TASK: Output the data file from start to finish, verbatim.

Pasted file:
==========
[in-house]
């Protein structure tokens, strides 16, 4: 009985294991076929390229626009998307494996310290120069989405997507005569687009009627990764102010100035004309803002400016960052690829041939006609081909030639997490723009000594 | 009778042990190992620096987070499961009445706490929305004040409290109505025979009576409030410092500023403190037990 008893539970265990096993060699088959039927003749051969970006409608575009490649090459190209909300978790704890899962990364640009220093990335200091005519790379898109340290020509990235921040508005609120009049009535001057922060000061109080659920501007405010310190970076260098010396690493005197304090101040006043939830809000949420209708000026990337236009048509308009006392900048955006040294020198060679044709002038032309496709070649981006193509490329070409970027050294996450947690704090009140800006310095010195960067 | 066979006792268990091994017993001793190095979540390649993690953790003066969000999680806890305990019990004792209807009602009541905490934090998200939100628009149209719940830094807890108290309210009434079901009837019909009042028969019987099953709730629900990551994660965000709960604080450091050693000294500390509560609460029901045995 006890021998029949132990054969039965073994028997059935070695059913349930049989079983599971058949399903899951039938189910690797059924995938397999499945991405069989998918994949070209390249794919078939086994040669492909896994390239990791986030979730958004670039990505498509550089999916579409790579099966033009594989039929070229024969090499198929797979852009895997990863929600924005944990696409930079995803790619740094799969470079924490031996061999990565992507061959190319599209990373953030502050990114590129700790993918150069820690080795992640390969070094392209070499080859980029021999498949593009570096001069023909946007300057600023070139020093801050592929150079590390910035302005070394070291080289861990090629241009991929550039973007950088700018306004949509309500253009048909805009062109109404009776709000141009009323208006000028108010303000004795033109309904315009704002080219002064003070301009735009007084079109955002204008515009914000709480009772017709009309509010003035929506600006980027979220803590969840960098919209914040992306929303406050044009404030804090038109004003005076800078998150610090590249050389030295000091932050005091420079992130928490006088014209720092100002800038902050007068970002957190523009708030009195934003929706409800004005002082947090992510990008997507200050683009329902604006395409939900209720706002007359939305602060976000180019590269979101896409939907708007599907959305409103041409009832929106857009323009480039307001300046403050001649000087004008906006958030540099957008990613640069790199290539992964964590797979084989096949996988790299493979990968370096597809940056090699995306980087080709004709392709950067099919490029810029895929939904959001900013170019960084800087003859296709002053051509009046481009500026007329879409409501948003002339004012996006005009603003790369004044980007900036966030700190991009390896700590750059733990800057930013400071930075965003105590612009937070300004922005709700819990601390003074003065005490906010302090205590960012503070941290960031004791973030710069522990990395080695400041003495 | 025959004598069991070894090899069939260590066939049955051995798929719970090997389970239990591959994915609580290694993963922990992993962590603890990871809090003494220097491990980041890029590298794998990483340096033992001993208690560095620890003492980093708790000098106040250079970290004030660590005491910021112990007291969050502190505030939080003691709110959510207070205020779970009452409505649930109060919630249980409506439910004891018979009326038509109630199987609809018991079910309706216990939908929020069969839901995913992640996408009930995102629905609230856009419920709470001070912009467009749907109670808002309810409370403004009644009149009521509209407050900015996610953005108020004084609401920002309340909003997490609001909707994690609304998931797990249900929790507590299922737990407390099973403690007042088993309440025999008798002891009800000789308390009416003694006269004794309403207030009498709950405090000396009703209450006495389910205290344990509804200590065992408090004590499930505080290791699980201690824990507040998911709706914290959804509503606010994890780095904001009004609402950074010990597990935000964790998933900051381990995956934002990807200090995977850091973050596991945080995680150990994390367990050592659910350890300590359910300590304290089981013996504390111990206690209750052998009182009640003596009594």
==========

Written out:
[in-house]
């Protein structure tokens, strides 16, 4: 009985294991076929390229626009998307494996310290120069989405997507005569687009009627990764102010100035004309803002400016960052690829041939006609081909030639997490723009000594 | 009778042990190992620096987070499961009445706490929305004040409290109505025979009576409030410092500023403190037990 008893539970265990096993060699088959039927003749051969970006409608575009490649090459190209909300978790704890899962990364640009220093990335200091005519790379898109340290020509990235921040508005609120009049009535001057922060000061109080659920501007405010310190970076260098010396690493005197304090101040006043939830809000949420209708000026990337236009048509308009006392900048955006040294020198060679044709002038032309496709070649981006193509490329070409970027050294996450947690704090009140800006310095010195960067 | 066979006792268990091994017993001793190095979540390649993690953790003066969000999680806890305990019990004792209807009602009541905490934090998200939100628009149209719940830094807890108290309210009434079901009837019909009042028969019987099953709730629900990551994660965000709960604080450091050693000294500390509560609460029901045995 006890021998029949132990054969039965073994028997059935070695059913349930049989079983599971058949399903899951039938189910690797059924995938397999499945991405069989998918994949070209390249794919078939086994040669492909896994390239990791986030979730958004670039990505498509550089999916579409790579099966033009594989039929070229024969090499198929797979852009895997990863929600924005944990696409930079995803790619740094799969470079924490031996061999990565992507061959190319599209990373953030502050990114590129700790993918150069820690080795992640390969070094392209070499080859980029021999498949593009570096001069023909946007300057600023070139020093801050592929150079590390910035302005070394070291080289861990090629241009991929550039973007950088700018306004949509309500253009048909805009062109109404009776709000141009009323208006000028108010303000004795033109309904315009704002080219002064003070301009735009007084079109955002204008515009914000709480009772017709009309509010003035929506600006980027979220803590969840960098919209914040992306929303406050044009404030804090038109004003005076800078998150610090590249050389030295000091932050005091420079992130928490006088014209720092100002800038902050007068970002957190523009708030009195934003929706409800004005002082947090992510990008997507200050683009329902604006395409939900209720706002007359939305602060976000180019590269979101896409939907708007599907959305409103041409009832929106857009323009480039307001300046403050001649000087004008906006958030540099957008990613640069790199290539992964964590797979084989096949996988790299493979990968370096597809940056090699995306980087080709004709392709950067099919490029810029895929939904959001900013170019960084800087003859296709002053051509009046481009500026007329879409409501948003002339004012996006005009603003790369004044980007900036966030700190991009390896700590750059733990800057930013400071930075965003105590612009937070300004922005709700819990601390003074003065005490906010302090205590960012503070941290960031004791973030710069522990990395080695400041003495 | 025959004598069991070894090899069939260590066939049955051995798929719970090997389970239990591959994915609580290694993963922990992993962590603890990871809090003494220097491990980041890029590298794998990483340096033992001993208690560095620890003492980093708790000098106040250079970290004030660590005491910021112990007291969050502190505030939080003691709110959510207070205020779970009452409505649930109060919630249980409506439910004891018979009326038509109630199987609809018991079910309706216990939908929020069969839901995913992640996408009930995102629905609230856009419920709470001070912009467009749907109670808002309810409370403004009644009149009521509209407050900015996610953005108020004084609401920002309340909003997490609001909707994690609304998931797990249900929790507590299922737990407390099973403690007042088993309440025999008798002891009800000789308390009416003694006269004794309403207030009498709950405090000396009703209450006495389910205290344990509804200590065992408090004590499930505080290791699980201690824990507040998911709706914290959804509503606010994890780095904001009004609402950074010990597990935000964790998933900051381990995956934002990807200090995977850091973050596991945080995680150990994390367990050592659910350890300590359910300590304290089981013996504390111990206690209750052998009182009640003596009594």